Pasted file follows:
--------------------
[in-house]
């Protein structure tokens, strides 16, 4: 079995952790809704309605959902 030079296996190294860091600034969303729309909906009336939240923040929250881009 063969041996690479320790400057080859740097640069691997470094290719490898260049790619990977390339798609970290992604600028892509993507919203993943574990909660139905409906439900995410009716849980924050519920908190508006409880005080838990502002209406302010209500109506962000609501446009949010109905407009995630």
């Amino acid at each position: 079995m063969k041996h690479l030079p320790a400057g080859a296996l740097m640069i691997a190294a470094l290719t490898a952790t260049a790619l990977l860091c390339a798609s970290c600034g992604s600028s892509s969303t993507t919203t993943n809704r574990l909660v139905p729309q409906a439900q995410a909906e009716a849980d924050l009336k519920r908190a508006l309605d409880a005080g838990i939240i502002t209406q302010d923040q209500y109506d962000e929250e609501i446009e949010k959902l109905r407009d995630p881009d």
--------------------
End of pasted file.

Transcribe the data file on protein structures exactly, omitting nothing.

[in-house]
């Protein structure tokens, strides 16, 4: 079995952790809704309605959902 030079296996190294860091600034969303729309909906009336939240923040929250881009 063969041996690479320790400057080859740097640069691997470094290719490898260049790619990977390339798609970290992604600028892509993507919203993943574990909660139905409906439900995410009716849980924050519920908190508006409880005080838990502002209406302010209500109506962000609501446009949010109905407009995630």
């Amino acid at each position: 079995m063969k041996h690479l030079p320790a400057g080859a296996l740097m640069i691997a190294a470094l290719t490898a952790t260049a790619l990977l860091c390339a798609s970290c600034g992604s600028s892509s969303t993507t919203t993943n809704r574990l909660v139905p729309q409906a439900q995410a909906e009716a849980d924050l009336k519920r908190a508006l309605d409880a005080g838990i939240i502002t209406q302010d923040q209500y109506d962000e929250e609501i446009e949010k959902l109905r407009d995630p881009d």